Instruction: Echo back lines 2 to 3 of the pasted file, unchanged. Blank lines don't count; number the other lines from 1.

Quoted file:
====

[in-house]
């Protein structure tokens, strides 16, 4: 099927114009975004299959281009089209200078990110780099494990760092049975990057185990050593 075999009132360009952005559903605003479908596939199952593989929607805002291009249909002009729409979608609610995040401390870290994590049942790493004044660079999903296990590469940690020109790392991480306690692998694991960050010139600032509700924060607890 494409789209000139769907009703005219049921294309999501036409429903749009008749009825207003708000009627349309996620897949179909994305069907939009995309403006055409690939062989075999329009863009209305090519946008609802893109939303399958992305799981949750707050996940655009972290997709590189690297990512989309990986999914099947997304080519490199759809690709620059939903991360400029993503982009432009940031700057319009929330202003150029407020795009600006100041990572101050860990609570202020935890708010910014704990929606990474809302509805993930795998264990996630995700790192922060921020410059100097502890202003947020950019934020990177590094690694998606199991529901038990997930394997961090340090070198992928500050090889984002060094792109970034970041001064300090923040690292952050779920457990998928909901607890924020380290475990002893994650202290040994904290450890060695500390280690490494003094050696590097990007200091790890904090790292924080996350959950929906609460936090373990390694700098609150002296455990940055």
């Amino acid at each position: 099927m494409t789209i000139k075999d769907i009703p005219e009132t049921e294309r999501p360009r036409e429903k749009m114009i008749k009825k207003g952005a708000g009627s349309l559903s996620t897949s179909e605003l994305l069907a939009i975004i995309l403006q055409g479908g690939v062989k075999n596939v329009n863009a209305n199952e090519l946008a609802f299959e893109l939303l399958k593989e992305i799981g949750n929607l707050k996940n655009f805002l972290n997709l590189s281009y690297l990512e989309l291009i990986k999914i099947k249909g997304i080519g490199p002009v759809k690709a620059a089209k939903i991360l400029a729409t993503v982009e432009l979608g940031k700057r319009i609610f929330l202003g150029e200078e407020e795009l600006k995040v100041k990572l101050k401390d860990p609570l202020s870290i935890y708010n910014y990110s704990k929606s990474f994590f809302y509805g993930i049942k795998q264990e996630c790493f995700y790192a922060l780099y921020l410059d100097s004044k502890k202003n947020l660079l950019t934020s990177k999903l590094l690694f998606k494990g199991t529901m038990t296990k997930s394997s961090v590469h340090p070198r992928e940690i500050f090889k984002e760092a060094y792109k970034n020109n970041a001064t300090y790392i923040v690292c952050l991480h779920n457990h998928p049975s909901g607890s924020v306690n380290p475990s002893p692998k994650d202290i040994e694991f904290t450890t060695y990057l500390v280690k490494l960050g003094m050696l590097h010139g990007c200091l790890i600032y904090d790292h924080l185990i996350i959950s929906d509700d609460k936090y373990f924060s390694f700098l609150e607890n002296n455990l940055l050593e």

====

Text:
């Protein structure tokens, strides 16, 4: 099927114009975004299959281009089209200078990110780099494990760092049975990057185990050593 075999009132360009952005559903605003479908596939199952593989929607805002291009249909002009729409979608609610995040401390870290994590049942790493004044660079999903296990590469940690020109790392991480306690692998694991960050010139600032509700924060607890 494409789209000139769907009703005219049921294309999501036409429903749009008749009825207003708000009627349309996620897949179909994305069907939009995309403006055409690939062989075999329009863009209305090519946008609802893109939303399958992305799981949750707050996940655009972290997709590189690297990512989309990986999914099947997304080519490199759809690709620059939903991360400029993503982009432009940031700057319009929330202003150029407020795009600006100041990572101050860990609570202020935890708010910014704990929606990474809302509805993930795998264990996630995700790192922060921020410059100097502890202003947020950019934020990177590094690694998606199991529901038990997930394997961090340090070198992928500050090889984002060094792109970034970041001064300090923040690292952050779920457990998928909901607890924020380290475990002893994650202290040994904290450890060695500390280690490494003094050696590097990007200091790890904090790292924080996350959950929906609460936090373990390694700098609150002296455990940055």
């Amino acid at each position: 099927m494409t789209i000139k075999d769907i009703p005219e009132t049921e294309r999501p360009r036409e429903k749009m114009i008749k009825k207003g952005a708000g009627s349309l559903s996620t897949s179909e605003l994305l069907a939009i975004i995309l403006q055409g479908g690939v062989k075999n596939v329009n863009a209305n199952e090519l946008a609802f299959e893109l939303l399958k593989e992305i799981g949750n929607l707050k996940n655009f805002l972290n997709l590189s281009y690297l990512e989309l291009i990986k999914i099947k249909g997304i080519g490199p002009v759809k690709a620059a089209k939903i991360l400029a729409t993503v982009e432009l979608g940031k700057r319009i609610f929330l202003g150029e200078e407020e795009l600006k995040v100041k990572l101050k401390d860990p609570l202020s870290i935890y708010n910014y990110s704990k929606s990474f994590f809302y509805g993930i049942k795998q264990e996630c790493f995700y790192a922060l780099y921020l410059d100097s004044k502890k202003n947020l660079l950019t934020s990177k999903l590094l690694f998606k494990g199991t529901m038990t296990k997930s394997s961090v590469h340090p070198r992928e940690i500050f090889k984002e760092a060094y792109k970034n020109n970041a001064t300090y790392i923040v690292c952050l991480h779920n457990h998928p049975s909901g607890s924020v306690n380290p475990s002893p692998k994650d202290i040994e694991f904290t450890t060695y990057l500390v280690k490494l960050g003094m050696l590097h010139g990007c200091l790890i600032y904090d790292h924080l185990i996350i959950s929906d509700d609460k936090y373990f924060s390694f700098l609150e607890n002296n455990l940055l050593e």